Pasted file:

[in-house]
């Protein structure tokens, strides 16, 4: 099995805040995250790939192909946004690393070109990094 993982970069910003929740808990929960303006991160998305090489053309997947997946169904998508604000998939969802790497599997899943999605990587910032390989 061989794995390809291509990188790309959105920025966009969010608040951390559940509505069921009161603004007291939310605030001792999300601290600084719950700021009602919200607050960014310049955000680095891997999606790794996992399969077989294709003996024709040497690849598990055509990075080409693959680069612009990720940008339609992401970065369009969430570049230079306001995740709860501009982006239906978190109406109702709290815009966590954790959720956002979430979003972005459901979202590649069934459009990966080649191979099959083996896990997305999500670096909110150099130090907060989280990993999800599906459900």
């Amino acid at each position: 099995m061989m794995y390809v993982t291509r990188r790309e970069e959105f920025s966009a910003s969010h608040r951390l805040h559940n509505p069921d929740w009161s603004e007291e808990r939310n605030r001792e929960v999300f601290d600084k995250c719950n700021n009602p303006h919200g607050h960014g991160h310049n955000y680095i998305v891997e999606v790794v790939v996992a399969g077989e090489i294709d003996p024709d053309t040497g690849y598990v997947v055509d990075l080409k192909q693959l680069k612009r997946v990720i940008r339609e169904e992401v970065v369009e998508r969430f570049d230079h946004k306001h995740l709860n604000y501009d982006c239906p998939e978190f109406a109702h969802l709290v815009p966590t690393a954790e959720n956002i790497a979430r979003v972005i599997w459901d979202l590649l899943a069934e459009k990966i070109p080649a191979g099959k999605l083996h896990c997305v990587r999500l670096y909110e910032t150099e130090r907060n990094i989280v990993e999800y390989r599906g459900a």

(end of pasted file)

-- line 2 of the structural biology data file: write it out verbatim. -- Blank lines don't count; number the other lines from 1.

């Protein structure tokens, strides 16, 4: 099995805040995250790939192909946004690393070109990094 993982970069910003929740808990929960303006991160998305090489053309997947997946169904998508604000998939969802790497599997899943999605990587910032390989 061989794995390809291509990188790309959105920025966009969010608040951390559940509505069921009161603004007291939310605030001792999300601290600084719950700021009602919200607050960014310049955000680095891997999606790794996992399969077989294709003996024709040497690849598990055509990075080409693959680069612009990720940008339609992401970065369009969430570049230079306001995740709860501009982006239906978190109406109702709290815009966590954790959720956002979430979003972005459901979202590649069934459009990966080649191979099959083996896990997305999500670096909110150099130090907060989280990993999800599906459900």